Food was fuel and nothing more. “I weighed everything,” she says. “I tracked the micro-nutrients of carbs, fats, protein.” It was a disciplined lifestyle that meant many hours in the gym, before and after work. Often, she’d be in bed by 7pm, missing out on social events. “I didn’t eat with family. I didn’t eat with other people. And I didn’t eat out because then I didn’t know what I was eating … it’s a very lonely journey.”
Once Covid hit, Fan was stuck at home, unable to go to work, or the gym. She began gaining weight, and felt miserable. When her grandfather died during lockdowns, it made things worse. She was diagnosed with hypothyroidism and says it was because of the stress of her lifestyle. “I was so fatigued. Walking up a hill was impossible.”
Sick and tired of being sick and tired, she decided to try something else. “I either stay in my room and feel sad all day, or I bake some food that makes me happy,” was her thought process. On a whim, she decided to bake cookies. She’d been craving mochi, and decided to stick small rolled balls inside her chocolate chip dough. She still remembers that first bite. “I was like, ‘Woah, this is amazing.’ It was pure happiness. It had been the longest time.”
The following day, she put mochi in a batch of brownies. “That came out great.” Then – “Don’t ask me how” – she tried it inside a cheesecake. She used her brownie mixture – that’s what the burnt butter is for – then piled layers of mochi and cream cheese filling on top. It worked. “I was like, ‘Wow, this is a new concept.'”
She started out gifting her creations to friends, then began selling the occasional item through an Instagram page. Word spread, orders began coming in. In November, she decided to try markets and pop-ups. Now, in her commercial kitchen, she has catered weddings, cooking up to 12 cheesecakes at a time. Even with two part-time staff, her capacity is maxed out.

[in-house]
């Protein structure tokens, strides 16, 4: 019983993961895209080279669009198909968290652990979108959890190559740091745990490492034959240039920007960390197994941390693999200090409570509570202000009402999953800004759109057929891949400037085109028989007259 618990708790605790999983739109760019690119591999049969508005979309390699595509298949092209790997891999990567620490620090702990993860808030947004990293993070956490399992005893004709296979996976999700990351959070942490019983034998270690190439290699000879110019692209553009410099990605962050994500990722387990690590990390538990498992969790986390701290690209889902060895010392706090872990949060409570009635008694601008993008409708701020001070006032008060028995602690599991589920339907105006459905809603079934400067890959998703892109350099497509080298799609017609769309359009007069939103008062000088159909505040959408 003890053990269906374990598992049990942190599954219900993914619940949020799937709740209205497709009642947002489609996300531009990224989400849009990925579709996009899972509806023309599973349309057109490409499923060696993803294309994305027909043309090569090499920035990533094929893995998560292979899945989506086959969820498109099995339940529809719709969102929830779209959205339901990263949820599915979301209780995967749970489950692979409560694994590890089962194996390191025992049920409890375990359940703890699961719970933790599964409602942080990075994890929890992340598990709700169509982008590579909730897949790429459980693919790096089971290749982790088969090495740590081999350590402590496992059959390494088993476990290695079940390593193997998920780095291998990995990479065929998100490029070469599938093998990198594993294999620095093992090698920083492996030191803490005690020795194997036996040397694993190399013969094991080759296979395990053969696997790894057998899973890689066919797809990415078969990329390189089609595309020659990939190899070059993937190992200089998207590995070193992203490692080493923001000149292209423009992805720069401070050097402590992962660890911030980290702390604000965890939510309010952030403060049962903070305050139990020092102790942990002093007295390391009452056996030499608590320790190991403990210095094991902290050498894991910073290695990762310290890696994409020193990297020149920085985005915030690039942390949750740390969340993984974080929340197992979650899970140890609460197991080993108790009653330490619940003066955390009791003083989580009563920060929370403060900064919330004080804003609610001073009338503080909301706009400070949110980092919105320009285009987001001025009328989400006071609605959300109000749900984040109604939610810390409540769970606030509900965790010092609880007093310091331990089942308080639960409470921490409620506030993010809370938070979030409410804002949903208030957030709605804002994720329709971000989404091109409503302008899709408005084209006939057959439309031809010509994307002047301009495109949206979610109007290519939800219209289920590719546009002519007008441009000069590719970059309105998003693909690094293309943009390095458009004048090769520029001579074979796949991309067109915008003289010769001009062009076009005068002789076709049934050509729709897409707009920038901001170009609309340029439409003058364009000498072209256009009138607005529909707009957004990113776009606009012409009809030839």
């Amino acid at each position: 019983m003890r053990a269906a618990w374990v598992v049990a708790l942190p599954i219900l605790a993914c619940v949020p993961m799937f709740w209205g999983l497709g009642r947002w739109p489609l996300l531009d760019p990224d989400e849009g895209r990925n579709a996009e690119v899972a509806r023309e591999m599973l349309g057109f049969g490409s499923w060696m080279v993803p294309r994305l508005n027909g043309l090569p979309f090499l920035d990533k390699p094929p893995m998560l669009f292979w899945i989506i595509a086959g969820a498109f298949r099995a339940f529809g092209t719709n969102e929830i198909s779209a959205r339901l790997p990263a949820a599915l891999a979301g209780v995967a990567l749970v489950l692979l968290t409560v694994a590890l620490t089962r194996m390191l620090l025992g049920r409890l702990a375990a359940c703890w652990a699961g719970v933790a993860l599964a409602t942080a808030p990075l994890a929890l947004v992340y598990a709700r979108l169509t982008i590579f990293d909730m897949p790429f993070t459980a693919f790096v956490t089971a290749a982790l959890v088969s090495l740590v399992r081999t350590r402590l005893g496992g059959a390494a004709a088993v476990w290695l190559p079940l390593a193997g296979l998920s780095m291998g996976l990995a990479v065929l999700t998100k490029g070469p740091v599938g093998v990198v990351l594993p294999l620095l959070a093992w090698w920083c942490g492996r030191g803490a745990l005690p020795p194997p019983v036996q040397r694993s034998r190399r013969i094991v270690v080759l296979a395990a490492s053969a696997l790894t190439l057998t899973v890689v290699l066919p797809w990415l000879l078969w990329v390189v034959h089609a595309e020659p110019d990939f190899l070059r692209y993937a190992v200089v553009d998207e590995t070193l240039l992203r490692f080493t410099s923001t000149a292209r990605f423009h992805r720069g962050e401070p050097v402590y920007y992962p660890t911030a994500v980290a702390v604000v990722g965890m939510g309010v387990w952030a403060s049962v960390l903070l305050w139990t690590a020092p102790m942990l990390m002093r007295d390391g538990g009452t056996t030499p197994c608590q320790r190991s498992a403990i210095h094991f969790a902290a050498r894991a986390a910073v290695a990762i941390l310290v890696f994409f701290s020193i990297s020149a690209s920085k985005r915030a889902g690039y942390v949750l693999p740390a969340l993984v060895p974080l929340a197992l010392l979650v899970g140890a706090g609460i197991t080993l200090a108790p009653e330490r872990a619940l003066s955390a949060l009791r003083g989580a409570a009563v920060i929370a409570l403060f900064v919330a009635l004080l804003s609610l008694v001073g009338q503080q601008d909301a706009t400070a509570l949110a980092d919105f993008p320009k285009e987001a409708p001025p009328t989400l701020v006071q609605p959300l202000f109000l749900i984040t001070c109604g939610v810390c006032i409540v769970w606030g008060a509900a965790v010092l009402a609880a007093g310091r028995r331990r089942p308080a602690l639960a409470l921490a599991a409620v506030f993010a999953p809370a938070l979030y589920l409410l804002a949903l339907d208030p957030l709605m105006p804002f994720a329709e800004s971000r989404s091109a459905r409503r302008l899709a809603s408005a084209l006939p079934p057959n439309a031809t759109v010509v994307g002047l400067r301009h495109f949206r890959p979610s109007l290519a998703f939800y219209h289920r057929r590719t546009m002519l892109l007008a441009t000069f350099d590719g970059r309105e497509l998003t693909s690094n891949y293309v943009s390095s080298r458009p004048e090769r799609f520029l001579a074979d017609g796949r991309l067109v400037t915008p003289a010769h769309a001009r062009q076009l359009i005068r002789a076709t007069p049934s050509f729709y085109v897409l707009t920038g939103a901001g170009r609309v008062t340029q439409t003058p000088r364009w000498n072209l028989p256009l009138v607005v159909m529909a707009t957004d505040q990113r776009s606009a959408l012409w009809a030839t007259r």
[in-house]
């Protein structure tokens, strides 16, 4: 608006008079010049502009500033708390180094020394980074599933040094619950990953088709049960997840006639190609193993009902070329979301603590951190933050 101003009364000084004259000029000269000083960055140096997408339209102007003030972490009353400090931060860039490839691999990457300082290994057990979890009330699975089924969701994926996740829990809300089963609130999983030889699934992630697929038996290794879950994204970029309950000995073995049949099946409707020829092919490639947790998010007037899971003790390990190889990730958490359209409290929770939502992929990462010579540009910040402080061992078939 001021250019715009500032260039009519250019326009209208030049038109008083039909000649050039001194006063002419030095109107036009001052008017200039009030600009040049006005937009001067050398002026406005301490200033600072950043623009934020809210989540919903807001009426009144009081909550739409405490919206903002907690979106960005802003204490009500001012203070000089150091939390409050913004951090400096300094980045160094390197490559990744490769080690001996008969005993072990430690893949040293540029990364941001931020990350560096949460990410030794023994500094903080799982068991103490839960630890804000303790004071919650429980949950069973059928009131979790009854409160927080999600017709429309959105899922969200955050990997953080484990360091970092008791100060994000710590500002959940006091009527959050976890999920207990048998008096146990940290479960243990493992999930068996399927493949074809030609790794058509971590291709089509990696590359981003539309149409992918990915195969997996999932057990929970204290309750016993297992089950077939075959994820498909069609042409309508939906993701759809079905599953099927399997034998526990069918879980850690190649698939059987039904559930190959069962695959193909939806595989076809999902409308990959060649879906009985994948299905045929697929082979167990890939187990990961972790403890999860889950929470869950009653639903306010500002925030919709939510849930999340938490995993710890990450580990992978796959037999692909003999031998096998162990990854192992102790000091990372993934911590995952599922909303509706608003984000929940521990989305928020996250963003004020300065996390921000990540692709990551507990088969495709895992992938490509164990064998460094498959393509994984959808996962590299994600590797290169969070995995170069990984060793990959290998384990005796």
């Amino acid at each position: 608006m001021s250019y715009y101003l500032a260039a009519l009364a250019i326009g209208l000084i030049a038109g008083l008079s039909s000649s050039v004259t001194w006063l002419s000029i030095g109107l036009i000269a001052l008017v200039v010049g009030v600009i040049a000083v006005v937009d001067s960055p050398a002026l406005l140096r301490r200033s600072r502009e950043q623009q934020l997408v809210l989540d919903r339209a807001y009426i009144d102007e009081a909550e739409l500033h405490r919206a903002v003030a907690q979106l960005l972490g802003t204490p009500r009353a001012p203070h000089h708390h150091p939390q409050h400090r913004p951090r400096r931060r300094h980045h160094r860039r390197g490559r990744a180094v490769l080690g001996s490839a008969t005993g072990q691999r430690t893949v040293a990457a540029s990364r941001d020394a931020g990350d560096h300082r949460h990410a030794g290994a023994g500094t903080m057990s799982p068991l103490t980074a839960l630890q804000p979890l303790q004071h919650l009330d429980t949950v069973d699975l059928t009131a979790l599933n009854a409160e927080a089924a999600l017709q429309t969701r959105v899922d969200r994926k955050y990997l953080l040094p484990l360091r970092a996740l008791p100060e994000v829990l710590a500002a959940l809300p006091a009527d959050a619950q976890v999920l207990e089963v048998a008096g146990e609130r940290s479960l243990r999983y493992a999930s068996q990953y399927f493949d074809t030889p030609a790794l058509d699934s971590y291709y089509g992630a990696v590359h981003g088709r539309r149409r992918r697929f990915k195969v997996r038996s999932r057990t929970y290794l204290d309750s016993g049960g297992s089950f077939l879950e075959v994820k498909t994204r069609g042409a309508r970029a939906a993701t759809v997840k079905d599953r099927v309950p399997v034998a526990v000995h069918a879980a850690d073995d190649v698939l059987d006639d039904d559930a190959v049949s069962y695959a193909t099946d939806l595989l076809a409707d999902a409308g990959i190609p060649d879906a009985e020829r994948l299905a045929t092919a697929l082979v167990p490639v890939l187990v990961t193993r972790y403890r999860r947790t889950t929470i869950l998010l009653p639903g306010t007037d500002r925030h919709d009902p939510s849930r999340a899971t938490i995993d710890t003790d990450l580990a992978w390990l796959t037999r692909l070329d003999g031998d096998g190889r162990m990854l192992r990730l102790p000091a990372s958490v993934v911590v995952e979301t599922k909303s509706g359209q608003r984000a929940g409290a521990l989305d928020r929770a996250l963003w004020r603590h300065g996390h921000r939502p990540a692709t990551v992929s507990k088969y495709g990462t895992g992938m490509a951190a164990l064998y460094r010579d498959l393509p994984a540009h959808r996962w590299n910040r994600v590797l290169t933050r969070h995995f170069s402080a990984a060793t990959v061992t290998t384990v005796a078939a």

Fan’s done all this while working full-time. You could often find her in her kitchen, on her laptop, juggling the two. When did she sleep? “Later than I would like,” she says. She’s taken a sabbatical from work and using this time to expand: she wants Fankery to become her full-time job, with a permanent shop rotating an expanded range of flavours. “I do want to do this full-time,” she says. “I don’t want to go back.”
That means long hours in the kitchen. Fan no longer has time for the gym, instead getting her workouts carrying pots and pans full of sauces and batters around her kitchen as she prepares for Fankery’s weekend events. The orders keep coming in, her fan base continues to expand, and there’s pressure on supplies: before chatting to The Spinoff, she’d visited several stores trying to track down a free range egg supply. She had no luck. “We use four in each cake,” she says, hence the price.
Yes, sometimes people baulk at paying $22.50 for a slice of cheesecake. Fan points to rising inflation, packaging and ingredient costs. “They don’t think about the effort that goes into it,” she says. But her happy fans far outweigh any negativity. At Britomart last week, she’d noticed a pre-order came from an address in New York. She thought it might be a mistake. But soon a woman arrived with an American accent to pick up her treats. “She’s like, ‘I’m here on honeymoon. But I saw you on Instagram and told my husband we have to try.'”